Influenza or 'flu' is a highly infectious disease that causes unpleasant symptoms, including fever, aches, sore throat, fatigue and nausea. Although common, in very rare cases it can lead to hospitalisation. If you have MS, catching the flu can make your MS symptoms worse. You may notice this particularly if you find that your MS symptoms get worse in the heat.
NICE guidelines recommend that a flu jab is routinely offered free to people in the UK who are at at risk of severe health complications following influenza infection. These include elderly people, young children, pregnant women and people with some long-term health conditions, as well as healthy people who are carers or health care workers.
The flu jab consists of three or four carefully selected strains of influenza that are thought to be the most likely causes of disease in the upcoming flu season (winter in the UK). Inactive versions of those strains are injected into a muscle, usually shortly before the start of the flu season.
There are several different vaccines, intended for different groups of people. Young children are normally given the immunisation via a nasal spray at school. Adults over 65 may be offered a different injectable vaccine to that offered to younger adults.
Your body then makes antibodies against those strains of flu, so that if you are exposed to them at a later date, you will be able to fight off the infection quickly.
Multiple sclerosis is one of the long-term health conditions that are covered by the NICE guidelines, although you and your GP should take into account your individual clinical needs, including any other health conditions you have. The guidelines state that people with MS should be offered immunisation against influenza as flu infections may be associated with worsening of symptoms or could trigger a relapse.
The Department of Health's guidelines also currently state that the flu vaccine should also be offered to all who are in receipt of carer's allowance, or are the main carer for a person whose health or welfare may be at risk if the carer falls ill. In Scotland, Immunisation Scotland encourage people with MS to get the flu jab.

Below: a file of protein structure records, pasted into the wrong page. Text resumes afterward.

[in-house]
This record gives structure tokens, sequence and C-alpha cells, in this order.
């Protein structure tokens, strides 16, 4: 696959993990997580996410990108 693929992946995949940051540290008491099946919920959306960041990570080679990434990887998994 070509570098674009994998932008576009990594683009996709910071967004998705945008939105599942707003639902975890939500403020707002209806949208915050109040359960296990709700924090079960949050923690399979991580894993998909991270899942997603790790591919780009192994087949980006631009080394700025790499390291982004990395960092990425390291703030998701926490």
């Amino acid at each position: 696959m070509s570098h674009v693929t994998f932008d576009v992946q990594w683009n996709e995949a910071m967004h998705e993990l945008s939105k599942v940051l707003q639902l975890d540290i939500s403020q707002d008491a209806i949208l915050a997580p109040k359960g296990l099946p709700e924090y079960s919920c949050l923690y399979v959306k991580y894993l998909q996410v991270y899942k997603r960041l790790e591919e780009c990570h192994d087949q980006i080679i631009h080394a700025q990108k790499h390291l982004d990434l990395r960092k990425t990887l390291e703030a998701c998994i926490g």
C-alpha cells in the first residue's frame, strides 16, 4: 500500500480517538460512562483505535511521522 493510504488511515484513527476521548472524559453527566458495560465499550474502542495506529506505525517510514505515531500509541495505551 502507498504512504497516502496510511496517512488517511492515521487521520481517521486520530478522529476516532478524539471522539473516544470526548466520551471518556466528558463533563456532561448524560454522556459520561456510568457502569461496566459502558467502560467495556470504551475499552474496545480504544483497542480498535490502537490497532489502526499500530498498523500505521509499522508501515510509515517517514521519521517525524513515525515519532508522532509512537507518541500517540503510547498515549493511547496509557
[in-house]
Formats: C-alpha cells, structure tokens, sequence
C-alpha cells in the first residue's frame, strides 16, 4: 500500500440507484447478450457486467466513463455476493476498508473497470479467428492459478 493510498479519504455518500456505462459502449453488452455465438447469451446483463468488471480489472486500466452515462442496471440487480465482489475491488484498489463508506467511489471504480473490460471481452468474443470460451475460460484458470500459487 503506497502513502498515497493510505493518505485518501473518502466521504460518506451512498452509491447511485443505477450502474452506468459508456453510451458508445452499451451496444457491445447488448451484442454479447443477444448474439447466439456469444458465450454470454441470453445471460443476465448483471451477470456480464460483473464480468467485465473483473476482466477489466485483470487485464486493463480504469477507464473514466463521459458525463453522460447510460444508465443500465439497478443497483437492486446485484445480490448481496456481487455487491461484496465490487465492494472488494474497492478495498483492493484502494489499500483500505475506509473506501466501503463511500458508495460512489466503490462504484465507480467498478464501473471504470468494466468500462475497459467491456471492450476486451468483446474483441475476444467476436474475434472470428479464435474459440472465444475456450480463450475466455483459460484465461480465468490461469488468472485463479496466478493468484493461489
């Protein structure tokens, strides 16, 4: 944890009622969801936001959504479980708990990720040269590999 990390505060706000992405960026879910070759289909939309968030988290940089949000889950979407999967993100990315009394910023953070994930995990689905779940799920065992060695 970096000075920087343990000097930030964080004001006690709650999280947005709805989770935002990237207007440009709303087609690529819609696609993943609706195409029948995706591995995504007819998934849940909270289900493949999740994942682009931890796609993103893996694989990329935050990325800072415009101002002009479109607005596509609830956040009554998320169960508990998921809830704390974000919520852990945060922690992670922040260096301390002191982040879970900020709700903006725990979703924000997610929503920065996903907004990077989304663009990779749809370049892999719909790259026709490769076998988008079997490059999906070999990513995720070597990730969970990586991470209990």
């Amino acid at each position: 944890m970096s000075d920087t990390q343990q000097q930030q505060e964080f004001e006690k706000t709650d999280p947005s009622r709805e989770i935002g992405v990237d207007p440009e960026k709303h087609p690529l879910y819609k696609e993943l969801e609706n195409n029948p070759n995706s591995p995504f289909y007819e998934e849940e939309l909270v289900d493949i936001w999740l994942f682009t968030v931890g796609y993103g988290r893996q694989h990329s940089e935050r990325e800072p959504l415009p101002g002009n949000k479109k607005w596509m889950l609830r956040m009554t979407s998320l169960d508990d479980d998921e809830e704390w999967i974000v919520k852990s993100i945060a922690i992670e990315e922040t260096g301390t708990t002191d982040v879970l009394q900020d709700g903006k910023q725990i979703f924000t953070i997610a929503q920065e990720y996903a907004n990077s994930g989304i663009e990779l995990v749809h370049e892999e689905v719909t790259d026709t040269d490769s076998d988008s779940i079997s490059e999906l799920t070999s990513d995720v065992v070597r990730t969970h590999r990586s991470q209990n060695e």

If you have MS, and feel that you are getting the symptoms of flu, or have been in contact with someone with flu, NHS Choices would advise you to talk to your GP. There are antiviral drugs available that can reduce the effects and duration of an episode of flu, but these are most effective when taken as soon after infection as possible.
The flu jab is free for all adults and children with multiple sclerosis, as well as their main carers, if applicable. You can book one with your GP, even if they do not contact you first.
A study reviewing all of the research into flu vaccination and MS found that vaccination was effective in people with MS and offered them protection from flu infection. Although disease modifying drugs affect the immune system, most did not stop the vaccination from being protective against flu infection.
Some research suggests that you might get less protection from the flu vaccine if you're on certain DMDs, however further studies need to be carried out to confirm this.
Being vaccinated against flu does not change your chances of developing MS or of having a relapse if you already have MS.
Having the flu jab does not guarantee that you will not get flu that season. If a different strain of influenza to the ones in your flu jab appears in your community, you will not have complete protection against it.
For people with MS, the side effects of the flu jab are the same as for any other person who recieves it. Some people who have the flu jab experience soreness at the injection site, or the symptoms of a cold, such as a headache, runny nose or sore throat. These generally clear up quickly and can be treated at home.
A study of 49 people with MS reported that five experienced fever or flu-like symptoms after vaccination. No-one reported any new neurological symptoms or had complications or needed hospitalisation.